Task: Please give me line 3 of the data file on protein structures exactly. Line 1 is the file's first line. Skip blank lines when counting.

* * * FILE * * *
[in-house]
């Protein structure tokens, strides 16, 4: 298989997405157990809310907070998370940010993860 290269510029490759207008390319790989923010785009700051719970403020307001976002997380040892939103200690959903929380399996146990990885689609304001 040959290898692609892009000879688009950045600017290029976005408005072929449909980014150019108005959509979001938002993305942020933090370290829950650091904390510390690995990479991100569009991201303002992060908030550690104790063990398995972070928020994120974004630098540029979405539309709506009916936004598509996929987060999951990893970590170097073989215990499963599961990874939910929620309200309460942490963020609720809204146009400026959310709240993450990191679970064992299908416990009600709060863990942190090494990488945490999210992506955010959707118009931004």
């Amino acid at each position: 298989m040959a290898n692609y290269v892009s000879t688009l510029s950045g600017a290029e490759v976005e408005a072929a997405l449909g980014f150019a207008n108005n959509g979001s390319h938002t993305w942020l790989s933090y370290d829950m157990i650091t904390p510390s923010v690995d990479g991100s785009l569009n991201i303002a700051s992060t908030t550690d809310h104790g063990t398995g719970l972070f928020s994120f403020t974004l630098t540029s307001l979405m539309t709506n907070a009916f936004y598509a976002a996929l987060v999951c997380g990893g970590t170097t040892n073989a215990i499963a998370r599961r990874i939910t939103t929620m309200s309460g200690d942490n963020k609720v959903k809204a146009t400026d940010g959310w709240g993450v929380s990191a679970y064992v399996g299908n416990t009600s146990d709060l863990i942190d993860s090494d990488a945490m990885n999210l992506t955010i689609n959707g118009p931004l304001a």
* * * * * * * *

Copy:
């Amino acid at each position: 298989m040959a290898n692609y290269v892009s000879t688009l510029s950045g600017a290029e490759v976005e408005a072929a997405l449909g980014f150019a207008n108005n959509g979001s390319h938002t993305w942020l790989s933090y370290d829950m157990i650091t904390p510390s923010v690995d990479g991100s785009l569009n991201i303002a700051s992060t908030t550690d809310h104790g063990t398995g719970l972070f928020s994120f403020t974004l630098t540029s307001l979405m539309t709506n907070a009916f936004y598509a976002a996929l987060v999951c997380g990893g970590t170097t040892n073989a215990i499963a998370r599961r990874i939910t939103t929620m309200s309460g200690d942490n963020k609720v959903k809204a146009t400026d940010g959310w709240g993450v929380s990191a679970y064992v399996g299908n416990t009600s146990d709060l863990i942190d993860s090494d990488a945490m990885n999210l992506t955010i689609n959707g118009p931004l304001a």